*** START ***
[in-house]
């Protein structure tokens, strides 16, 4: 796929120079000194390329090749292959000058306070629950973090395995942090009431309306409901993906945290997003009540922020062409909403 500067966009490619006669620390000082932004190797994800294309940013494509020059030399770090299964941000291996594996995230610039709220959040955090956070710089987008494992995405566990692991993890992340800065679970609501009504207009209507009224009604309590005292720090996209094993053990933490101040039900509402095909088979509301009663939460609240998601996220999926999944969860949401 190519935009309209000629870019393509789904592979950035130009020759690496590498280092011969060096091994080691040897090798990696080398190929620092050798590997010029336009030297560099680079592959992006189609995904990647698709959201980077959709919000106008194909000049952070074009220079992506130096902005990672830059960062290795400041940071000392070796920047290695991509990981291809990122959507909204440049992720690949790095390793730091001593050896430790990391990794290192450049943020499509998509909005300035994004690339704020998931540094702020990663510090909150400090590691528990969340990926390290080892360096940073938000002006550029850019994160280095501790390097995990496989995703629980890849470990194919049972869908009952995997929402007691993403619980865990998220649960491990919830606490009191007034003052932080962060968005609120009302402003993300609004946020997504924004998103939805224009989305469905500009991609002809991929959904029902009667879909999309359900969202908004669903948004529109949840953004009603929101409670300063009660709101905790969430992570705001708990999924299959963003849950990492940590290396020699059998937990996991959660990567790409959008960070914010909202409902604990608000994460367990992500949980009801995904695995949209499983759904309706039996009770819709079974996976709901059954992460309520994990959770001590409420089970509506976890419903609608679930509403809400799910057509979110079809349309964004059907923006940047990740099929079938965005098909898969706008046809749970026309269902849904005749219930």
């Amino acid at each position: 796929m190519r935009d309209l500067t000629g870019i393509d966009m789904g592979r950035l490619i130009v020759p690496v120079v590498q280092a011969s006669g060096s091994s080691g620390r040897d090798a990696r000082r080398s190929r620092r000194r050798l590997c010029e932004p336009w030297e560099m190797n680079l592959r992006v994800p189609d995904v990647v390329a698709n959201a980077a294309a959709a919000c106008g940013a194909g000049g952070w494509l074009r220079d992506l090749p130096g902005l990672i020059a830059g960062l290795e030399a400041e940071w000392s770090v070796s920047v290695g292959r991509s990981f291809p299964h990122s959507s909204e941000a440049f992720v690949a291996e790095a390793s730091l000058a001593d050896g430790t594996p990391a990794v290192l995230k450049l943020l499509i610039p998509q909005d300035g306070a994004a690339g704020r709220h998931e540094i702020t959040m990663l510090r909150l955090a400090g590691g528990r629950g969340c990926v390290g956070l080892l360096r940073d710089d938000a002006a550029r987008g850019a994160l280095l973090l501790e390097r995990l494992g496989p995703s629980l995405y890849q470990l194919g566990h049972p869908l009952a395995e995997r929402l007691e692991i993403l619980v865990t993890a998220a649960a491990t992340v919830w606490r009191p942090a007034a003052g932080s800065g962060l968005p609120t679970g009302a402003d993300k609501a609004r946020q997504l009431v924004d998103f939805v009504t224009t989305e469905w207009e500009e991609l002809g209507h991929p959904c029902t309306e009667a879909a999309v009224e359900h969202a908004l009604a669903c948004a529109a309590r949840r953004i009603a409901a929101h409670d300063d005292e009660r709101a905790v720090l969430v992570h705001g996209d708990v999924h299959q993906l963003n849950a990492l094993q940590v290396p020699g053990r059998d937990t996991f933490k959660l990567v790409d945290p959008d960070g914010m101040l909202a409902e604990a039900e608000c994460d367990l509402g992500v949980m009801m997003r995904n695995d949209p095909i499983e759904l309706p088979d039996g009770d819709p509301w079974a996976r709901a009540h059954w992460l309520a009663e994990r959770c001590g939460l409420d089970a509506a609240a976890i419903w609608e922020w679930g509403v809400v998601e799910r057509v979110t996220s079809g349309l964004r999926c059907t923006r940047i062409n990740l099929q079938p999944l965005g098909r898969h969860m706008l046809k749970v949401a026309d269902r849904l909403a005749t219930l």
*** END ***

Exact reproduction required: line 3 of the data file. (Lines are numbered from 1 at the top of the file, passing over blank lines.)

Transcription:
């Amino acid at each position: 796929m190519r935009d309209l500067t000629g870019i393509d966009m789904g592979r950035l490619i130009v020759p690496v120079v590498q280092a011969s006669g060096s091994s080691g620390r040897d090798a990696r000082r080398s190929r620092r000194r050798l590997c010029e932004p336009w030297e560099m190797n680079l592959r992006v994800p189609d995904v990647v390329a698709n959201a980077a294309a959709a919000c106008g940013a194909g000049g952070w494509l074009r220079d992506l090749p130096g902005l990672i020059a830059g960062l290795e030399a400041e940071w000392s770090v070796s920047v290695g292959r991509s990981f291809p299964h990122s959507s909204e941000a440049f992720v690949a291996e790095a390793s730091l000058a001593d050896g430790t594996p990391a990794v290192l995230k450049l943020l499509i610039p998509q909005d300035g306070a994004a690339g704020r709220h998931e540094i702020t959040m990663l510090r909150l955090a400090g590691g528990r629950g969340c990926v390290g956070l080892l360096r940073d710089d938000a002006a550029r987008g850019a994160l280095l973090l501790e390097r995990l494992g496989p995703s629980l995405y890849q470990l194919g566990h049972p869908l009952a395995e995997r929402l007691e692991i993403l619980v865990t993890a998220a649960a491990t992340v919830w606490r009191p942090a007034a003052g932080s800065g962060l968005p609120t679970g009302a402003d993300k609501a609004r946020q997504l009431v924004d998103f939805v009504t224009t989305e469905w207009e500009e991609l002809g209507h991929p959904c029902t309306e009667a879909a999309v009224e359900h969202a908004l009604a669903c948004a529109a309590r949840r953004i009603a409901a929101h409670d300063d005292e009660r709101a905790v720090l969430v992570h705001g996209d708990v999924h299959q993906l963003n849950a990492l094993q940590v290396p020699g053990r059998d937990t996991f933490k959660l990567v790409d945290p959008d960070g914010m101040l909202a409902e604990a039900e608000c994460d367990l509402g992500v949980m009801m997003r995904n695995d949209p095909i499983e759904l309706p088979d039996g009770d819709p509301w079974a996976r709901a009540h059954w992460l309520a009663e994990r959770c001590g939460l409420d089970a509506a609240a976890i419903w609608e922020w679930g509403v809400v998601e799910r057509v979110t996220s079809g349309l964004r999926c059907t923006r940047i062409n990740l099929q079938p999944l965005g098909r898969h969860m706008l046809k749970v949401a026309d269902r849904l909403a005749t219930l």